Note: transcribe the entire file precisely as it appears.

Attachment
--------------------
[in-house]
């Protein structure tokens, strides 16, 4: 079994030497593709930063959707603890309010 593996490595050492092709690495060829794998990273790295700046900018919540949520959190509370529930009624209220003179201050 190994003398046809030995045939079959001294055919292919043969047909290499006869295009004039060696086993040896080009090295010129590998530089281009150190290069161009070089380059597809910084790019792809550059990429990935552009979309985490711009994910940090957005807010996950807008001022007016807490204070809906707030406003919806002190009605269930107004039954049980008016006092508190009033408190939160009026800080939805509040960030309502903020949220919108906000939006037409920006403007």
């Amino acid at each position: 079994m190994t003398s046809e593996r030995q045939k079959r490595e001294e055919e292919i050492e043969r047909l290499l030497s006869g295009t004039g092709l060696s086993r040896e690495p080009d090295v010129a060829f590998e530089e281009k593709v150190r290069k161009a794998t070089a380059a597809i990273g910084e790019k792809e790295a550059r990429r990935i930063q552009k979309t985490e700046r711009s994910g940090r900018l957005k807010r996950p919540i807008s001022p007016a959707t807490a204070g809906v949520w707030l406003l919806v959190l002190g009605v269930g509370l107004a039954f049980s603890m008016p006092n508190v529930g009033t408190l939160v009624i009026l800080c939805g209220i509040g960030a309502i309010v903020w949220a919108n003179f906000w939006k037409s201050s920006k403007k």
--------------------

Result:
[in-house]
């Protein structure tokens, strides 16, 4: 079994030497593709930063959707603890309010 593996490595050492092709690495060829794998990273790295700046900018919540949520959190509370529930009624209220003179201050 190994003398046809030995045939079959001294055919292919043969047909290499006869295009004039060696086993040896080009090295010129590998530089281009150190290069161009070089380059597809910084790019792809550059990429990935552009979309985490711009994910940090957005807010996950807008001022007016807490204070809906707030406003919806002190009605269930107004039954049980008016006092508190009033408190939160009026800080939805509040960030309502903020949220919108906000939006037409920006403007």
């Amino acid at each position: 079994m190994t003398s046809e593996r030995q045939k079959r490595e001294e055919e292919i050492e043969r047909l290499l030497s006869g295009t004039g092709l060696s086993r040896e690495p080009d090295v010129a060829f590998e530089e281009k593709v150190r290069k161009a794998t070089a380059a597809i990273g910084e790019k792809e790295a550059r990429r990935i930063q552009k979309t985490e700046r711009s994910g940090r900018l957005k807010r996950p919540i807008s001022p007016a959707t807490a204070g809906v949520w707030l406003l919806v959190l002190g009605v269930g509370l107004a039954f049980s603890m008016p006092n508190v529930g009033t408190l939160v009624i009026l800080c939805g209220i509040g960030a309502i309010v903020w949220a919108n003179f906000w939006k037409s201050s920006k403007k």